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The high-pressure turbine of a jet engine provides one of the most severe environment faced by man-made materials. To temperatures approaching the substrated melting point, one must add the considerable stresses caused by rotation at more than 10,000 rpm.

With today's jet engine operating temperatures, thermal barrier coating failure results in melting of the blade. But even without reaching such catastrophic failure, blades suffer from accelerated oxidation and, depending on the environment, hot corrosion. Coatings can considerably enhance the oxidation/hot corrosion resistance of these components, as illustrated below:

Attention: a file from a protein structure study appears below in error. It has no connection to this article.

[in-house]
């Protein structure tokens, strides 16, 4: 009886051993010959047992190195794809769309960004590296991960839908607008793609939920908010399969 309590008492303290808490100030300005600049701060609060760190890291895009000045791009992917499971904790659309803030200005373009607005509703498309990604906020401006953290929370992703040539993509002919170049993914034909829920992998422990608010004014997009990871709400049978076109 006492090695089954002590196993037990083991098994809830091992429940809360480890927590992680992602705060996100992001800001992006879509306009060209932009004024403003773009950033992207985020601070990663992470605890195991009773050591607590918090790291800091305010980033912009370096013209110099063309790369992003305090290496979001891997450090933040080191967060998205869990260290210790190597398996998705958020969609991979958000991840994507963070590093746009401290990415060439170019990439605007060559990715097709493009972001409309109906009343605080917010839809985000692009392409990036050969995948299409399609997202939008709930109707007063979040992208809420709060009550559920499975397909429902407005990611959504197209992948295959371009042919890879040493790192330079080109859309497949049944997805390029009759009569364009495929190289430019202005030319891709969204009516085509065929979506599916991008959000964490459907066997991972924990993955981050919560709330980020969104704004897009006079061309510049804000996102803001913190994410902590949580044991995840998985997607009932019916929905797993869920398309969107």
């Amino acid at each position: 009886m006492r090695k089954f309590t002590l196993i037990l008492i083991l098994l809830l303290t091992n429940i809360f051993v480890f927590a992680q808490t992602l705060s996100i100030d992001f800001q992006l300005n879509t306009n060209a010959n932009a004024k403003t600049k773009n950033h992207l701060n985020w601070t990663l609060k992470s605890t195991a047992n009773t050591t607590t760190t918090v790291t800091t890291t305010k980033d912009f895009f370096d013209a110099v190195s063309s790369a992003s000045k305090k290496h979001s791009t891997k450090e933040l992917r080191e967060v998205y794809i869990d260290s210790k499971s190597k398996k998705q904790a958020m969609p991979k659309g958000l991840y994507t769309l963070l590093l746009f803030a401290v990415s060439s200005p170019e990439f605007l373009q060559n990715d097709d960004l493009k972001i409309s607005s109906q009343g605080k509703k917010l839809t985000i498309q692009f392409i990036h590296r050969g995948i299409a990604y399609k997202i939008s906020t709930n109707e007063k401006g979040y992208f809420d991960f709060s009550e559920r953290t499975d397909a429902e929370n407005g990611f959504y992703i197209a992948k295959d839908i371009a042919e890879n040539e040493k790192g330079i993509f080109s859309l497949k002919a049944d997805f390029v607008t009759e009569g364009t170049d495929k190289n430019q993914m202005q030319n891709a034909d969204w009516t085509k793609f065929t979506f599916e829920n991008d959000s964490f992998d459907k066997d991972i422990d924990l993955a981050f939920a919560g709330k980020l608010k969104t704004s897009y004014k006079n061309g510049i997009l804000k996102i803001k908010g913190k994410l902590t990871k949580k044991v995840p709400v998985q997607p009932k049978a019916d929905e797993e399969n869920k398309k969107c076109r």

Jet engine blade damaged by oxidation

The result of 2500 h low altitude sea flight service on an uncoated and NiAl coated blade turbine blade, from Eskner, 2004.

Oxidation is the reaction between the coating (or in its absence, base alloy) with the oxidants present in the hot gases.
Hot corrosion occurs from surface reactions with salts deposited from the vapour phase.

As discussed in the next section, different service conditions result in different degradation mechanisms being predominant.
In addition of oxidation and hot corrosion, coatings will evolve through diffusion with the substrate alloy, as they are not in thermodynamic equilibrium with the latter.
This is of concern, not only because it may modify the carefully designed mechanical properties of the substrate, but also because loss of Al to the substrate reduce the oxidation life of the coating.


  1. Eskner M., PhD thesis, Royal Institute of Technology, Stockholm, 2004.

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